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  • #16
    Most Security Saleries do depend on the nature of the work, type of oufit {Priviate, Contracted, or corporate} Corporate is the place to make any kind of money in my opinion. - Contracted Security isn't about taking care of thier officers, they're about beating out the competition, making money, and keeping thier business alive. - Priviate is what it is - Priviate.

    Example, I work in Corporate {Major Northeast Refinery Complex with an estimated 3500 employees} My department is charged not only with security but we are the EMTs, Firefighters, Rescue Technicians, and Hazzardous Material Technicians. Security is our main responsibility but as you can see we get involved in everything. My salary far outweighs the average security guard in that I have multiple responsibilities. I'm well taken care of - no doubt - I have a 25 year 100% Pension, 401K, Full Family Medical Plan, Profit Sharing {About $4000.00 Check every Year - Basically a bonus} all the equipment to do my job effectively {And if we need something we're given the credit card and told to go get it} - We have expense accounts for travel - Yes I'm a Security Officer but I have it pretty good including a brand new 2007 Ford F-150 Patrol Vehicle and work schedule that can't be beat.

    I also can be injured and/or killed faster than most security officers. Terrorisim is the main reason our unit was created - A Refinery is a dangerous place and we're more vulnerable than a bank, armored car, shopping mall, office building, maintenance yard, or truck scale where most security officers flurish. And we're not armed....Not yet.

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    • #17
      Wages with TWC/G4S are OK, but the benefits bite! One of the biggest issues is no sick pay. How many times I have gone to work feeling like crap and a few times I had to stay home. Got the flu twice in one month, that sucked.
      My views, opinions and statements are my own. They are not of my company, affiliates or coworkers.

      -Being bagger at Publix has more respect these days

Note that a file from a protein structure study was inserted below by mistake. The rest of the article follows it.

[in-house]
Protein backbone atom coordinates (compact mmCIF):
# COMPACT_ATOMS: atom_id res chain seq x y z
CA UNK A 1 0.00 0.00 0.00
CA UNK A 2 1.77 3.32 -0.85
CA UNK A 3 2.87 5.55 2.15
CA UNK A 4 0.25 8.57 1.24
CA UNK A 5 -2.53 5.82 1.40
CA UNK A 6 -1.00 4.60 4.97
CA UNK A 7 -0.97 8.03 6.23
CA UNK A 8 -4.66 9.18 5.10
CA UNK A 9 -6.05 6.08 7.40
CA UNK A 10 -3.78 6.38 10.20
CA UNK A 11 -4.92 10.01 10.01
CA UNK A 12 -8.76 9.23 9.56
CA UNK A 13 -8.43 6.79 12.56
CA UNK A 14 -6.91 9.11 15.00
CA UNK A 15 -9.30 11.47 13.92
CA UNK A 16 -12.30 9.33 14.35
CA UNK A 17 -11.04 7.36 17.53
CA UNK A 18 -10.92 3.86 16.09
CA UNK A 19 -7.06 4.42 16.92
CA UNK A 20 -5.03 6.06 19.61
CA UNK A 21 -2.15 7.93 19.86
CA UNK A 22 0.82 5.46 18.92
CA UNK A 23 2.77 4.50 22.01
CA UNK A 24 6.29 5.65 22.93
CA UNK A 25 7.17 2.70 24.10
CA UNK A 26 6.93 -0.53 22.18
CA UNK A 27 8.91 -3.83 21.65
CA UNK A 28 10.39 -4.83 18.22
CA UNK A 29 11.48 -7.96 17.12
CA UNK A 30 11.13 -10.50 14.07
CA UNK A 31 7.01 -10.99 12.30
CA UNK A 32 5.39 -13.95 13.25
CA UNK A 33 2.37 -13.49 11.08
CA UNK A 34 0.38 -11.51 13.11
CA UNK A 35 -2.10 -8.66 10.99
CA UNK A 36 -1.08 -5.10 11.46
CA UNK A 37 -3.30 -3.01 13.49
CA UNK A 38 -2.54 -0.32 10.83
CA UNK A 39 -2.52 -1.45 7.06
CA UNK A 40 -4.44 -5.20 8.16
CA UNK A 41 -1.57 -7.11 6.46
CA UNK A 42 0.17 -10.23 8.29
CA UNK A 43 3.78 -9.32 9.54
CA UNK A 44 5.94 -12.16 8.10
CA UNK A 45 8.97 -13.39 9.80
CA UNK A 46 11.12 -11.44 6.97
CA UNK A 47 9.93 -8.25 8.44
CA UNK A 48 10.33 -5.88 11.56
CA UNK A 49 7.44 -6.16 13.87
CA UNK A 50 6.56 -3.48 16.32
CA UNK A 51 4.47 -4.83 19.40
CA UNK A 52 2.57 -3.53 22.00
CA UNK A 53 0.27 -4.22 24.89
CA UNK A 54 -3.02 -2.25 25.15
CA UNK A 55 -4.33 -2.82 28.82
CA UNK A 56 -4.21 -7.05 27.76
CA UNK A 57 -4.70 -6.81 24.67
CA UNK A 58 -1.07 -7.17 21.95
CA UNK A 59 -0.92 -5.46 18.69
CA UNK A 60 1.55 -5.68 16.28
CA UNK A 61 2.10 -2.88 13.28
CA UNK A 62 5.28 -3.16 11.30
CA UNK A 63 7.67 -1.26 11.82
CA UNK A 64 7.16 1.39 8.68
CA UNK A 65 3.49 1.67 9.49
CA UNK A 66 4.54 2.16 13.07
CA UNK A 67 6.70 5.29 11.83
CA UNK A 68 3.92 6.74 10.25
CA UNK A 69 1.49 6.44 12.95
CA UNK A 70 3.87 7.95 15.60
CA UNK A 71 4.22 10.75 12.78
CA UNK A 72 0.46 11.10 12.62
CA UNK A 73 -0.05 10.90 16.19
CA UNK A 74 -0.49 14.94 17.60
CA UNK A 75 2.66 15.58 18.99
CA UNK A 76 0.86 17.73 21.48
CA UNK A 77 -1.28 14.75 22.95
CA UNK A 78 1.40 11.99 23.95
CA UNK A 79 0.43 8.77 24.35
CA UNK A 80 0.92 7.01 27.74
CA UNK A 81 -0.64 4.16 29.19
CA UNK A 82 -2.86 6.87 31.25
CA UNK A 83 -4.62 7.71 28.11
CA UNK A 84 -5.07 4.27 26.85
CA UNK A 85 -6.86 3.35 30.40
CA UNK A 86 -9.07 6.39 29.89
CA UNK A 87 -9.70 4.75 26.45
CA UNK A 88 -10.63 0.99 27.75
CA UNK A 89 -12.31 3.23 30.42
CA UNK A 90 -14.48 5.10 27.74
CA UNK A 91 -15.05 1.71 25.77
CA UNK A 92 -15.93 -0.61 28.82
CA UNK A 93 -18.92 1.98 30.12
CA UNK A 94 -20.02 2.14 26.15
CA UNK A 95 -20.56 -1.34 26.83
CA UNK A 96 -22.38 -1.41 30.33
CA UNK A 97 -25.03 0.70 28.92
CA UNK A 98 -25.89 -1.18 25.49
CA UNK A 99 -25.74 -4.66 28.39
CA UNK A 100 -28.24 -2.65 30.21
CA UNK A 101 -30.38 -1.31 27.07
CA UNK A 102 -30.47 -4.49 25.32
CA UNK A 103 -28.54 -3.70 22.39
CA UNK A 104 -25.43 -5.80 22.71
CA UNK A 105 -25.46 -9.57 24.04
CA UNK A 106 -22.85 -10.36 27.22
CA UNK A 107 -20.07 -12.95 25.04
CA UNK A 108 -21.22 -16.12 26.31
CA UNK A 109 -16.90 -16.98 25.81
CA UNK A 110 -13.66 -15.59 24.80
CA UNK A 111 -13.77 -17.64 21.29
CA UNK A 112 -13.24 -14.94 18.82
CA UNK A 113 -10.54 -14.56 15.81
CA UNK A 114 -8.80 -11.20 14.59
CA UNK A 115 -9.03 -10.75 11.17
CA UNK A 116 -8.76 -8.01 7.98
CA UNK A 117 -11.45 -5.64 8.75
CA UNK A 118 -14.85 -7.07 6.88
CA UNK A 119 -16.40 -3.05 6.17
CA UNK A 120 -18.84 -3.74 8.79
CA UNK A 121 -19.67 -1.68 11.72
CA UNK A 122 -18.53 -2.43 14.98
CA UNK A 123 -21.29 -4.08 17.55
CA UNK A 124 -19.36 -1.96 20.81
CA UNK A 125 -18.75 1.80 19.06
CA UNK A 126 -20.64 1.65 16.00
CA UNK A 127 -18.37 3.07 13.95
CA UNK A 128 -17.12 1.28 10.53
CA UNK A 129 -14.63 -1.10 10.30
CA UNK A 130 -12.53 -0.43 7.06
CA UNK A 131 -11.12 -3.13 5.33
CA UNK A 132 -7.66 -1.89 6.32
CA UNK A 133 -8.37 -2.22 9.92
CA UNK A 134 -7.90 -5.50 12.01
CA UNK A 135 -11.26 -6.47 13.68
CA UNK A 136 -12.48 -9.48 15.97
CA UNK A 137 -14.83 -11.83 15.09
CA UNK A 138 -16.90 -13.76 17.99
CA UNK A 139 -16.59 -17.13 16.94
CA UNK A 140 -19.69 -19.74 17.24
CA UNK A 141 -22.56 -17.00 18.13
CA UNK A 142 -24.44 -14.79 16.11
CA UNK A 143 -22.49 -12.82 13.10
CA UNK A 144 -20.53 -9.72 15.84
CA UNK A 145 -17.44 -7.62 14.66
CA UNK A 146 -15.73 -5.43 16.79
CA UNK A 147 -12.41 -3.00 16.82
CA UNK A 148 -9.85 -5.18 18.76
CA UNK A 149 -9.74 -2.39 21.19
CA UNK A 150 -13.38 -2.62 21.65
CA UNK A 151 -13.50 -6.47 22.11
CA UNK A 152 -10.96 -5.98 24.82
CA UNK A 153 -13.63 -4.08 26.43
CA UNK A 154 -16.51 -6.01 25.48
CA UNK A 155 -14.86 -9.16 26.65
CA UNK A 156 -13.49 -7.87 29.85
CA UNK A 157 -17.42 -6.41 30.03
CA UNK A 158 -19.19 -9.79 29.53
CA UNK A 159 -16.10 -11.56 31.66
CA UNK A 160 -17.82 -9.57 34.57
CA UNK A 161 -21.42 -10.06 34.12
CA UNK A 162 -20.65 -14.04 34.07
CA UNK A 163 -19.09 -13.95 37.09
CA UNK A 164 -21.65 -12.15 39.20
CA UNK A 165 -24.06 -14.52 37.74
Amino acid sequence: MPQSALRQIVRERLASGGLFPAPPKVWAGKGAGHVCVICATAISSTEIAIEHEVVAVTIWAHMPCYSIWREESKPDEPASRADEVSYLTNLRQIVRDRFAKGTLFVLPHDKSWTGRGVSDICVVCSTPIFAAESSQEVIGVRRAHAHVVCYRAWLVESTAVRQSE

-It's just a job kid deal with it

      -The industry needs to do one of two things; stop fiddling with the thin line and go forward or go back to that way it was. A flashlight in one hand and your set of keys in the other

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      • #18
        Originally posted by exguard
        Most Security Saleries do depend on the nature of the work, type of oufit {Priviate, Contracted, or corporate} Corporate is the place to make any kind of money in my opinion. - Contracted Security isn't about taking care of thier officers, they're about beating out the competition, making money, and keeping thier business alive. - Priviate is what it is - Priviate.

        Example, I work in Corporate {Major Northeast Refinery Complex with an estimated 3500 employees} My department is charged not only with security but we are the EMTs, Firefighters, Rescue Technicians, and Hazzardous Material Technicians. Security is our main responsibility but as you can see we get involved in everything. My salary far outweighs the average security guard in that I have multiple responsibilities. I'm well taken care of - no doubt - I have a 25 year 100% Pension, 401K, Full Family Medical Plan, Profit Sharing {About $4000.00 Check every Year - Basically a bonus} all the equipment to do my job effectively {And if we need something we're given the credit card and told to go get it} - We have expense accounts for travel - Yes I'm a Security Officer but I have it pretty good including a brand new 2007 Ford F-150 Patrol Vehicle and work schedule that can't be beat.

        I also can be injured and/or killed faster than most security officers. Terrorisim is the main reason our unit was created - A Refinery is a dangerous place and we're more vulnerable than a bank, armored car, shopping mall, office building, maintenance yard, or truck scale where most security officers flurish. And we're not armed....Not yet.
        Are you hiring???

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        • #19
          On Occasion yes. - Training is our main thing - Our initial academy is 2 months. {Classroom, and field training. } You'll go through an annual physical, mask fit-testing, and SCBA Course including how to perform basic repairs.

          Right Now our Staffing is at it's peak with a waiting list of 135 applicants just from inside the refinery not to mention outside. - It's a pretty cool job. One I know I'll be around long enough to collect the pension {20 or 25 and out}